Cut the corporate red tapeMany agree on basically three elements that served to precipitate a recovery in South Korea’s economy faster than expectations and its global peers. Aggressive fiscal spending and a weaker currency that helped Korean products sell better overseas worked well on an economy with relatively solid fundamentals. But the bulk of the credit goes to the corporate sector. They boosted exports despite a worldwide recession and contributed to expanding the current-account surplus. In sustaining the recovery phase, their role will become even more crucial. The government usually steps out of the bullpen with relief measures in times of crisis, but it is the private-sector capital that actually helps to turn the economy around.
The industrial activity data for September released by the National Statistical Office offers the strongest indication so far that the economy is indeed back on track. Last month, consumer sales and production activity in the manufacturing sector all rose. Moreover, capital investment surged 18.8 percent on-month and 5.8 percent on-year. It is the first time in 21 months that the economy saw consumer sales, industrial output and capital investment all post growth.
The latest move by Samsung Electronics Co. further raises hope for the economy. In the 10-year plan released on its 40th corporate anniversary, Samsung Electronics said its investment next year will likely top 8.5 trillion won ($7.2 billion). The company expects revenue to reach 100 trillion won this year, with an operating profit of over 10 trillion won. It is aiming to attain revenue of $400 billion by 2020 to become one of the world’s top 10 companies.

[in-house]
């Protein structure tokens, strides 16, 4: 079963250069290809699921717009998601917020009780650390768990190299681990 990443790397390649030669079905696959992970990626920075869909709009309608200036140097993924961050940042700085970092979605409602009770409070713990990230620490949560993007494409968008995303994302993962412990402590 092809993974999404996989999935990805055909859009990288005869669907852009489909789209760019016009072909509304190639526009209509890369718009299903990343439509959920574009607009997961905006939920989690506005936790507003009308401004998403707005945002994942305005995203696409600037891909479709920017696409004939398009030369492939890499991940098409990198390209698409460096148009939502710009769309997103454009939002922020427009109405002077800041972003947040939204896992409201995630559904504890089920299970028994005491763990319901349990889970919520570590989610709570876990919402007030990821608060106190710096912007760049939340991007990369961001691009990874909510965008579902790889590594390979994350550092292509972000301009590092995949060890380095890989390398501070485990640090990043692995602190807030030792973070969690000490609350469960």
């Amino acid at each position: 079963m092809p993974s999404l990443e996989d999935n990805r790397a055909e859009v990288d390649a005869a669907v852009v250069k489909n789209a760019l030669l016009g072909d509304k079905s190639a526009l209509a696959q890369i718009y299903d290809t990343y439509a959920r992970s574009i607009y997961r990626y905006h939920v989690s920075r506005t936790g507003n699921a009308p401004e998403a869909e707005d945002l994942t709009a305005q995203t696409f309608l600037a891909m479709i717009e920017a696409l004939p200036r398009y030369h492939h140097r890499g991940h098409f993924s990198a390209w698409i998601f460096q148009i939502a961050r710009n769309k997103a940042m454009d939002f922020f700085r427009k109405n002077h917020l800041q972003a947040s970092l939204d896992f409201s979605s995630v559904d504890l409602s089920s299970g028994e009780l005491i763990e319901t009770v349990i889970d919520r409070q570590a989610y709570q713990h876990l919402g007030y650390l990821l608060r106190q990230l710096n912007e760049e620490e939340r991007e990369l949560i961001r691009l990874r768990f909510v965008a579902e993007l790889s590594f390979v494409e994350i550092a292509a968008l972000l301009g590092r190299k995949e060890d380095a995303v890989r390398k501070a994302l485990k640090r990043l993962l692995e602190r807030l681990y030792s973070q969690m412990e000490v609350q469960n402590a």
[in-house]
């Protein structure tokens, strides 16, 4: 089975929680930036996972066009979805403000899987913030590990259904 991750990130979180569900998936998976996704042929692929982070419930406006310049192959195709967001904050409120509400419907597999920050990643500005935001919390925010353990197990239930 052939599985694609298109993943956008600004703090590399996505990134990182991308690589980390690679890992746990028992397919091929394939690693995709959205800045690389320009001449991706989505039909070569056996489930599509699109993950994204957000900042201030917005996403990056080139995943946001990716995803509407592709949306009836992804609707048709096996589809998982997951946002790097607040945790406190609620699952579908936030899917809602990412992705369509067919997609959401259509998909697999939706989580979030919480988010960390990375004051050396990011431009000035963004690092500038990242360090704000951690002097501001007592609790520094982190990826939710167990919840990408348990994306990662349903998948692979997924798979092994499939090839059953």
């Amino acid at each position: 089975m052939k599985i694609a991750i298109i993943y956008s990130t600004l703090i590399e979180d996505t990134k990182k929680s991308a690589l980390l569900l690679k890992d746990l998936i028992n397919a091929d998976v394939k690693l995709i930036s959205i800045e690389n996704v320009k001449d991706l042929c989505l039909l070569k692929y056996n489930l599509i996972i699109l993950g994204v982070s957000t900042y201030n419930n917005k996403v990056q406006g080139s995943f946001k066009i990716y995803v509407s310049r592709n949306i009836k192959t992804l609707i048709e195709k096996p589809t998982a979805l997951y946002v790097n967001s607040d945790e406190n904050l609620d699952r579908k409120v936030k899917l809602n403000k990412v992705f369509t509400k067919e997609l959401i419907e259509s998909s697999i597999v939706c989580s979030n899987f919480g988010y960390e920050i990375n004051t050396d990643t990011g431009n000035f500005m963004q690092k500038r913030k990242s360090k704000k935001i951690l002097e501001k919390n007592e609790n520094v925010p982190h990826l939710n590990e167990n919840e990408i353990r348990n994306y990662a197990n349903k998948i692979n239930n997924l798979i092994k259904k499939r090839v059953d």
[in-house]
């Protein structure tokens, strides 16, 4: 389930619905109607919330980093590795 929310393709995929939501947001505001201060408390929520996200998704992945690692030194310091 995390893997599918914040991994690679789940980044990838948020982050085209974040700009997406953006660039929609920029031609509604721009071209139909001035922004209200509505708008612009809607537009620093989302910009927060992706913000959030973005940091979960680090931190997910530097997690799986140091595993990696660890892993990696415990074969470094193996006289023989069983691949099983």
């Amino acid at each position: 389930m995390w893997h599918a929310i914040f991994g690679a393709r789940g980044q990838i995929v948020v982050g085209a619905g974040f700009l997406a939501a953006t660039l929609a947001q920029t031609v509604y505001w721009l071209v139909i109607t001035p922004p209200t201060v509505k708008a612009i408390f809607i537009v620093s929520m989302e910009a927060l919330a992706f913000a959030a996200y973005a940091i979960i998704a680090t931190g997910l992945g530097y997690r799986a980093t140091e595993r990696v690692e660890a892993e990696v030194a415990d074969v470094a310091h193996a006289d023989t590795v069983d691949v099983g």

Samsung Electronics’ aggressive leadership and corporate performance have generated a great deal of envy from overseas. The Japanese press reported that Samsung Electronics’ third-quarter operating profit of 326 billion yen more than doubles the combined 151.9 billion yen in profit earned by nine Japanese technology companies during the same period. They reported that Samsung Electronics had continued to invest heavily even as the memory chip and technology industry slipped into a slump, which sent it in a direction that was starkly different from the Japanese companies that laid low during the slowdown.
The future of our economy will be assured if we have more companies like Samsung Electronics. It won’t be easy. The company wouldn’t be where it is today if it hadn’t been creative and taken risks. To encourage corporate activity and investment, it’s time for the government to cut the red tape. Companies need more space to experiment and be creative. There is no better remedy for boosting domestic demand and employment than renewed corporate investment.
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